Archive | December, 2014

Sephardic Zucchini and Chickpea Stew

31 Dec

Sephardic Zucchini & Chickpea StewThis recipe is adapted from one created by the wonderful Annabel Cohen, who made it for a cooking demonstration I attended. I halved her recipe, but it still makes a large amount. It can be your main dish or a nice side dish, especially if your table includes a vegetarian guest. It’s good served with rice or a similar starch that can soak up the juices.

The spices give it this dish an exotic, Middle Eastern flavor. The photo is by my friend Mandy Garver, who got the recipe from me and now makes it often, especially since two of her kids are vegetarians.


2 Tbs. olive oil
2 cups chopped onions
4 cloves garlic, coarsely chopped
½ cup chopped celery
3 cups (2 cans) cooked chick peas, drained
2 cups zucchini, or summer squash, or a mixture, cut into 1-inch cubes
1 cup fresh chopped parsley or ⅓ cup dried parsley
1 large can (28 oz.) diced tomatoes, undrained
½ cup sliced or slivered almonds
½ tsp. ground cinnamon
½ tsp. ground cumin
½ cup raisins or dried cranberries
Grated peel of ½ lemon
Salt and pepper to taste
Lemon wedges for garnish


Preheat oven to 375 degrees.

Heat olive oil in a skillet and sauté onions, garlic and celery until the vegetables are soft. Place the cooked vegetables in a large bowl and add the remaining ingredients. Toss well to combine. (Actually, to save time and reduce the number of dirty dishes, I usually mix everything in the casserole or baking pan I’m going to cook it in.) Transfer the mixture to a large baking dish or casserole. Bake, stirring occasionally, for 1 hour. (Or cook in a slow cooker for 6 hours or more.)

Serves 6 to 10


Brown Sugar, Pecan and Kahlua Biscotti

23 Dec

BiscottiThis is another great recipe I clipped from some newspaper long ago. We make it fairly often because it’s not difficult, there’s no fat, it’s very tasty, and the biscotti remain good to eat even when you keep them for a long time.  They’re great dunked into a cup of coffee.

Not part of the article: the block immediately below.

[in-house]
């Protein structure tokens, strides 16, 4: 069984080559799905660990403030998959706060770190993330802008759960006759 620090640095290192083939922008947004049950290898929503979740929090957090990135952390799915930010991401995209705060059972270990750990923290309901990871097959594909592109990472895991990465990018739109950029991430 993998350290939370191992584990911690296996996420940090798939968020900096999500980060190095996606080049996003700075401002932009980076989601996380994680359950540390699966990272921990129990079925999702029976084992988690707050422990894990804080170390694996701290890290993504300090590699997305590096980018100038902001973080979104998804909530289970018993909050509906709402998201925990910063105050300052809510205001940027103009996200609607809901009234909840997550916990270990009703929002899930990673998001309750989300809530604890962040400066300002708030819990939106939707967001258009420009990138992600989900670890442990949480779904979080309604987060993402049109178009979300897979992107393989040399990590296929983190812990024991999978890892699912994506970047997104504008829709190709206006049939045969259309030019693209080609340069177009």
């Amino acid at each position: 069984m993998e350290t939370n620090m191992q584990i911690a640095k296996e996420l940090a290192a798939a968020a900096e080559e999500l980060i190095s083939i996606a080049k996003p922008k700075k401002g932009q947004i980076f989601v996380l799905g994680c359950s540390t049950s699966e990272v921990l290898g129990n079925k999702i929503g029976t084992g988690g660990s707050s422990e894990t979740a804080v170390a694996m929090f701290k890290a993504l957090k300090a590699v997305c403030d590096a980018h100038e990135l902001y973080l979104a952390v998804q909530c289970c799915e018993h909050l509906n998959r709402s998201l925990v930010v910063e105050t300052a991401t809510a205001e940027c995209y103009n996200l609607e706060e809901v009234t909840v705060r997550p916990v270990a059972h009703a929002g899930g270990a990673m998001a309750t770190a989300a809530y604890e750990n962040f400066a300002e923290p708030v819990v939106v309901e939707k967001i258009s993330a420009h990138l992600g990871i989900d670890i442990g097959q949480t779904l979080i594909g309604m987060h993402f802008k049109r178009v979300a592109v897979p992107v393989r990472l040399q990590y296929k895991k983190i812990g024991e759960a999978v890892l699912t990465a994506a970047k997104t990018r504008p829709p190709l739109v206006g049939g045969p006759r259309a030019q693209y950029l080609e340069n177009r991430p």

My Jewish friends often mistakenly call these tidbits mandelbrot, which are similar but I think, on the whole, softer.

The key to making good biscotti is to bake them twice so they’re nice and hard. You’ll want to chop the nuts fairly fine so that you can cut clean slices after the first baking.

If you don’t use liqueur, you can substitute strong coffee or orange juice, and you can easily substitute walnuts for the pecans.


2 cups flour
1 cup brown sugar
1 tsp. baking powder
¼ tsp. salt
3 eggs
3 Tbs. Kahlua or another liqueur  (Grand Marnier and Sabra are also good)
1½ cups chopped pecans
¼ cup white sugar


Preheat oven to 325 degrees. Line a baking sheet with parchment paper or spray lightly with cooking spray. Combine dry ingredients in a bowl and set aside.

Combine eggs and liqueur in a large bowl and mix well with an electric mixer. Mix in the flour mixture until just combined. Stir in the pecans until just incorporated.

Use a large spatula to remove half the dough to the prepared baking sheet and shape into a large, flattened log. Do the same with the other half. You may have to wet your hands to do this easily. Leave at least 3 inches of space between the logs.

Bake for about 45 minutes, until the tops of the loaves are firm to the touch and they begin to crack slightly. Be careful not to over-bake.

Allow the loaves to cool for about 30 minutes, then cut them with a sharp, serrated knife into slices about ½-inch wide. Lay the slices flat on the baking sheet and sprinkle lightly with white sugar. Bake for about 8 minutes, then turn the slices over and sprinkle the other side with sugar. Bake another 8 minutes. They should be lightly browned; keep an eye on them so they don’t over-brown.

Cool completely on wire racks before storing in an airtight container.

Makes 2 to 3 dozen biscotti

Cinnamon-Apple Latkes

16 Dec

Cinnamon-Apple LatkesThis is great recipe for Chanukah and a nice change from potato latkes! You can serve them as a side dish or as a dessert. Whenever I’ve made this dish I’ve gotten rave reviews and requests for the recipe.

This makes quite a large amount, so if you’re serving just a few people you can halve the recipe. Use a food processor, if you have one, to chop the apples.


2 eggs
3 Tbs. sugar
1 tsp. salt
2 tsp. cinnamon, divided
1/3 cup water
3 cups chopped, tart apples
¾ cup sifted all-purpose flour
1 tsp. grated lemon peel
Oil for frying
¼ cup sugar


Beat eggs until light and foamy.

Mix in 3 Tbs. sugar, salt, 1 tsp. cinnamon and water and blend well. Stir in the chopped apple, four and lemon peel. Mix well.

Cover the bottom of a skillet with ¼-inch of oil and heat. Use about ¼-cup of the batter for each latke. Drop into the hot oil and flatten slightly. Fry until golden brown on both sides, and drain on paper towels or brown paper. Add oil to the skillet as needed.

Combine the ¼ cup sugar and remaining 1 tsp. cinnamon and sprinkle over the hot latkes.